Narrative Development in a Multilingual Context (Studies in by Ludo Verhoeven, Sven Strömqvist

By Ludo Verhoeven, Sven Strömqvist

During this quantity, the result of a couple of empirical experiences of the advance of narrative development inside of a multilingual context are awarded and mentioned. it really is explored what working ideas underlie the method of narrative construction in L1 and L2. Developmental family among shape and serve as could be studied throughout a vast variety of practical different types, comparable to temporality, standpoint, connectivity, and narrative coherence. furthermore, quite a few language touch events is taken into account with huge version within the typological distances among the languages with a view to permit cross-linguistic comparability. The research of learner info in a number of cross-linguistic settings could hence provide new details at the function of the structural houses of unrelated languages at the technique of narrative acquisition. within the current quantity, an try out can be made to determine how move from one language to the opposite is facilitated. eventually, the results of enter on narrative building in children’s first and moment language are tested in numerous experiences.

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Although the adults use fewer finite -ing forms than the bilingual children, they do use more nonfinite -ing forms, as shown in Table 14. The difference in distribution of the -ing forms as shown in Table 14 may actually be a developmental one in that the monoligual English-speaking adults Table 14. Distribution of -ing forms in English narratives: Adults (L2) and bilingual children Finite Non finite L2 English adults Bilingual children 7 (26%) 20 (74%) 24 (89%) 3 (11%) Norwegian–English children’s narratives perform similarly to the L2 English-speaking adults in their preference for nonfinite -ing forms.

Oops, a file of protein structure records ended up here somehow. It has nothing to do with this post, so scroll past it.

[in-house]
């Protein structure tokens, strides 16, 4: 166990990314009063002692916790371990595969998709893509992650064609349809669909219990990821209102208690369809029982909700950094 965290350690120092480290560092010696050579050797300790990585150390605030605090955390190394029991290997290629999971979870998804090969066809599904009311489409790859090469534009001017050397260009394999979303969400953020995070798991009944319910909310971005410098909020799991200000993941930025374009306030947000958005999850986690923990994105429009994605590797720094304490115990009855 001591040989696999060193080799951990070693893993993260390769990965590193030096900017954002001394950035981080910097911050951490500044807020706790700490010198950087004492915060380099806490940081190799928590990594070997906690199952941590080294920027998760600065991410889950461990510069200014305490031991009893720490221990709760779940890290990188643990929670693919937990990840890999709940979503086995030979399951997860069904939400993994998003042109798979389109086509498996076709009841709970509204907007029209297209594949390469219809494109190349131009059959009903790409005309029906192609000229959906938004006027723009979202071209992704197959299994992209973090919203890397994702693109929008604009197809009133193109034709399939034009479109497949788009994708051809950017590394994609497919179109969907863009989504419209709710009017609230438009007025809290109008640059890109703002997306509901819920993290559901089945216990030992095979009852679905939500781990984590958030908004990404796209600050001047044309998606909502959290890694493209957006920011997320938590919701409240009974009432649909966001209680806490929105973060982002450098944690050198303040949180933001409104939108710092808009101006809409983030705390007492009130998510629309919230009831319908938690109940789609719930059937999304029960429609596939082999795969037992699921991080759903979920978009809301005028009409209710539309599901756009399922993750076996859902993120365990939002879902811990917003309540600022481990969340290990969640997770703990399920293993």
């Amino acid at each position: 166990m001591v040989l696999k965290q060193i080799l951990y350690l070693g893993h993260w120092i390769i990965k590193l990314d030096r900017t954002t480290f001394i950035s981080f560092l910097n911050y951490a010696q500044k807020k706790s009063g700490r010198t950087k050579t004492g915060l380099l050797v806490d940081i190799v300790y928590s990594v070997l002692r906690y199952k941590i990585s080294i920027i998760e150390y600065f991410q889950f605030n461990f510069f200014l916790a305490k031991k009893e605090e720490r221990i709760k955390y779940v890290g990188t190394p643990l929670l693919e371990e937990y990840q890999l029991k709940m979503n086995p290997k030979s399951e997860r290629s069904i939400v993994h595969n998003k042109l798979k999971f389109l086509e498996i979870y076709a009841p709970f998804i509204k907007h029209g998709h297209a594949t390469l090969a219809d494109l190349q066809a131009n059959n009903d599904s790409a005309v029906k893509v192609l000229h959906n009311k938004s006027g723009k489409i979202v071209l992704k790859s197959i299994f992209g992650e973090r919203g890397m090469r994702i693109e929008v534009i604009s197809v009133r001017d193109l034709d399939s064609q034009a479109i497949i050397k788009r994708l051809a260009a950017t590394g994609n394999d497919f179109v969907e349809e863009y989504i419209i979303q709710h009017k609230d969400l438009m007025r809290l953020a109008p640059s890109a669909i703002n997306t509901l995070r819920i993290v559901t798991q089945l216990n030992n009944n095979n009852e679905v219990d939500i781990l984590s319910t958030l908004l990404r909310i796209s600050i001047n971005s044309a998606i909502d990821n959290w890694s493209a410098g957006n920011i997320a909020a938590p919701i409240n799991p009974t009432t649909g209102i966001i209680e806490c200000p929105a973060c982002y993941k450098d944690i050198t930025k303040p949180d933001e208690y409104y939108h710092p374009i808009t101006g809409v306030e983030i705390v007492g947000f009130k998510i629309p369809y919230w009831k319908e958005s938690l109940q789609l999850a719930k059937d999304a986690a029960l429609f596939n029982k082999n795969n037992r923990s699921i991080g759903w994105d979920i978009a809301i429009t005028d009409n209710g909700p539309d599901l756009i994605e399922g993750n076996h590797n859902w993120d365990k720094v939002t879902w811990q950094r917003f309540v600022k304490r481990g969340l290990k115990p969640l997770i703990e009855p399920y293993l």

In other words, it appears that Alice senses a need to express progressivity in her Norwegian stories and to mark it through the verb, despite the fact that she appears to be dominant in Norwegian. In that case, this would be an interesting interaction between a nondominant language and a dominant language. This may be parallel to her greater use of the perfect in her English stories than used by English monolingual peers. We will return to this aspect of her language use once we have compared the bilingual children’s use of temporal forms with those of the monolingual Norwegian children and the Norwegian adults.

Table 5. Key components of the plot (Ragnarsdóttir 1991) 1. 2. 3. 4. 5. 6. 7. The frog leaves the jar. The boy (and the dog) discover that the frog has gone. Initial search inside the house. The search continues outside (at least one attempt). The search continues throughout the story. The boy finds or takes a frog. The finding of the frog in the end is explicitly linked to the loss in the beginning. The narrators were given a score of 0 to 7 dependent upon how many of these components they referred to explicitly.

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